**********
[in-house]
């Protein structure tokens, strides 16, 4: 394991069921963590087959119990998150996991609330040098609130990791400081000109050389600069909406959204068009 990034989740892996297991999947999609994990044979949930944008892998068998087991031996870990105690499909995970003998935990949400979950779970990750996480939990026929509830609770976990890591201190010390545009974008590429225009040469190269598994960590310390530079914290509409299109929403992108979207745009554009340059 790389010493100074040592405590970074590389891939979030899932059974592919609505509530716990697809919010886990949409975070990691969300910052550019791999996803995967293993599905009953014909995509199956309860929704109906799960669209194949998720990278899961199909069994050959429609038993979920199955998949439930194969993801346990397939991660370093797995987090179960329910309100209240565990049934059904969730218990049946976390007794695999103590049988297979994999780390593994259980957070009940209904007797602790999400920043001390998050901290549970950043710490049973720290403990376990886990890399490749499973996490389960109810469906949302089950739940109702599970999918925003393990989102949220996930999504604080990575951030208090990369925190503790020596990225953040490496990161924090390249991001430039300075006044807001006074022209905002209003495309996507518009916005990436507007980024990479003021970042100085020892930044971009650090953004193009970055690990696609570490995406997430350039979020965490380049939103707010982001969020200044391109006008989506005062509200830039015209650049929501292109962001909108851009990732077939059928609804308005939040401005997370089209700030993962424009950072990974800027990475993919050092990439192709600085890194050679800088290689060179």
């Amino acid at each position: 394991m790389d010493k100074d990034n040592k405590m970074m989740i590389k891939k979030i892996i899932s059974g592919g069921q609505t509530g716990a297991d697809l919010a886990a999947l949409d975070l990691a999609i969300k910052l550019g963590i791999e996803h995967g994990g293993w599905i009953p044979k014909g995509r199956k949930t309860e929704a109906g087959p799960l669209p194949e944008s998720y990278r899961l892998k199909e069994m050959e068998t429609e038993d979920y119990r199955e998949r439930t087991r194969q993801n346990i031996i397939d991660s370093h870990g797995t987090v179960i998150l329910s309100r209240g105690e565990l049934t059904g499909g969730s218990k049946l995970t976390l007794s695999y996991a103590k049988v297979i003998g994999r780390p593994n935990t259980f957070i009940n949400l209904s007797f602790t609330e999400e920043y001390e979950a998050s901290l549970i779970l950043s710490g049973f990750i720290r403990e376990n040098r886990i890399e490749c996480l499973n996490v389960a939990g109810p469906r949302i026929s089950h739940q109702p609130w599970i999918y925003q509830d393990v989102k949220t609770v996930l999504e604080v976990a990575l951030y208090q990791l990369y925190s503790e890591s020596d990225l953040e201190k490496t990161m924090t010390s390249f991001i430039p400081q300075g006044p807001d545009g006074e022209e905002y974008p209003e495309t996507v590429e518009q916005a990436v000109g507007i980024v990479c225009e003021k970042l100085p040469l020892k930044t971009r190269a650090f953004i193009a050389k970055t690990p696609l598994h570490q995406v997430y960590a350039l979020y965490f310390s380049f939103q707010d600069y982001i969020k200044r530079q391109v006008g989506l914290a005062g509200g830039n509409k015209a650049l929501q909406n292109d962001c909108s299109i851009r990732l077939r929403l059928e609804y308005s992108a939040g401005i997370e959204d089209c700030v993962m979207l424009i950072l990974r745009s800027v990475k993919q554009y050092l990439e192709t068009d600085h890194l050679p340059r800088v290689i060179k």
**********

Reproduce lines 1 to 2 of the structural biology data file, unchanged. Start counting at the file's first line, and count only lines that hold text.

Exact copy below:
[in-house]
């Protein structure tokens, strides 16, 4: 394991069921963590087959119990998150996991609330040098609130990791400081000109050389600069909406959204068009 990034989740892996297991999947999609994990044979949930944008892998068998087991031996870990105690499909995970003998935990949400979950779970990750996480939990026929509830609770976990890591201190010390545009974008590429225009040469190269598994960590310390530079914290509409299109929403992108979207745009554009340059 790389010493100074040592405590970074590389891939979030899932059974592919609505509530716990697809919010886990949409975070990691969300910052550019791999996803995967293993599905009953014909995509199956309860929704109906799960669209194949998720990278899961199909069994050959429609038993979920199955998949439930194969993801346990397939991660370093797995987090179960329910309100209240565990049934059904969730218990049946976390007794695999103590049988297979994999780390593994259980957070009940209904007797602790999400920043001390998050901290549970950043710490049973720290403990376990886990890399490749499973996490389960109810469906949302089950739940109702599970999918925003393990989102949220996930999504604080990575951030208090990369925190503790020596990225953040490496990161924090390249991001430039300075006044807001006074022209905002209003495309996507518009916005990436507007980024990479003021970042100085020892930044971009650090953004193009970055690990696609570490995406997430350039979020965490380049939103707010982001969020200044391109006008989506005062509200830039015209650049929501292109962001909108851009990732077939059928609804308005939040401005997370089209700030993962424009950072990974800027990475993919050092990439192709600085890194050679800088290689060179």